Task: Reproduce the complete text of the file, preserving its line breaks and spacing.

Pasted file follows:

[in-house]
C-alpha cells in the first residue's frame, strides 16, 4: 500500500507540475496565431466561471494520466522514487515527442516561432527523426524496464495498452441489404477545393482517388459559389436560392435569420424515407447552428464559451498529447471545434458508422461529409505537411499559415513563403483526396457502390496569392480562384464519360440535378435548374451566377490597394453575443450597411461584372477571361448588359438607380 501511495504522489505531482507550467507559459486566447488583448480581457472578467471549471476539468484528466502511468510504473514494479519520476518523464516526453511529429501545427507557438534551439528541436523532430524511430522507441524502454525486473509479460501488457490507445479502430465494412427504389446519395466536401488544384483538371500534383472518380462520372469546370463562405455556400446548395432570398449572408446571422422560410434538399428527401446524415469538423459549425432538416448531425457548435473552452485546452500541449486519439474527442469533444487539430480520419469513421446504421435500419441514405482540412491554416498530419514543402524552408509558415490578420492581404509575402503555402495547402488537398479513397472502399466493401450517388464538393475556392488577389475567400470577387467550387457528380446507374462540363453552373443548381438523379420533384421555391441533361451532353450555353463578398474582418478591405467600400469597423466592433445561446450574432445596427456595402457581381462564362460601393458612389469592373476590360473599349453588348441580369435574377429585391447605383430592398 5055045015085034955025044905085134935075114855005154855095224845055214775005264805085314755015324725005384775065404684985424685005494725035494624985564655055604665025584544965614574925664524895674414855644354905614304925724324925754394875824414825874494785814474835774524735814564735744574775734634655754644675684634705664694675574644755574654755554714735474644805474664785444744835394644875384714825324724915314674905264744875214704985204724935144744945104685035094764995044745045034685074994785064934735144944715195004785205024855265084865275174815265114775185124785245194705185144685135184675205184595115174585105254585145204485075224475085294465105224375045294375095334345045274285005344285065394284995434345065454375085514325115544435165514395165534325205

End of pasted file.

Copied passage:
[in-house]
C-alpha cells in the first residue's frame, strides 16, 4: 500500500507540475496565431466561471494520466522514487515527442516561432527523426524496464495498452441489404477545393482517388459559389436560392435569420424515407447552428464559451498529447471545434458508422461529409505537411499559415513563403483526396457502390496569392480562384464519360440535378435548374451566377490597394453575443450597411461584372477571361448588359438607380 501511495504522489505531482507550467507559459486566447488583448480581457472578467471549471476539468484528466502511468510504473514494479519520476518523464516526453511529429501545427507557438534551439528541436523532430524511430522507441524502454525486473509479460501488457490507445479502430465494412427504389446519395466536401488544384483538371500534383472518380462520372469546370463562405455556400446548395432570398449572408446571422422560410434538399428527401446524415469538423459549425432538416448531425457548435473552452485546452500541449486519439474527442469533444487539430480520419469513421446504421435500419441514405482540412491554416498530419514543402524552408509558415490578420492581404509575402503555402495547402488537398479513397472502399466493401450517388464538393475556392488577389475567400470577387467550387457528380446507374462540363453552373443548381438523379420533384421555391441533361451532353450555353463578398474582418478591405467600400469597423466592433445561446450574432445596427456595402457581381462564362460601393458612389469592373476590360473599349453588348441580369435574377429585391447605383430592398 5055045015085034955025044905085134935075114855005154855095224845055214775005264805085314755015324725005384775065404684985424685005494725035494624985564655055604665025584544965614574925664524895674414855644354905614304925724324925754394875824414825874494785814474835774524735814564735744574775734634655754644675684634705664694675574644755574654755554714735474644805474664785444744835394644875384714825324724915314674905264744875214704985204724935144744945104685035094764995044745045034685074994785064934735144944715195004785205024855265084865275174815265114775185124785245194705185144685135184675205184595115174585105254585145204485075224475085294465105224375045294375095334345045274285005344285065394284995434345065454375085514325115544435165514395165534325205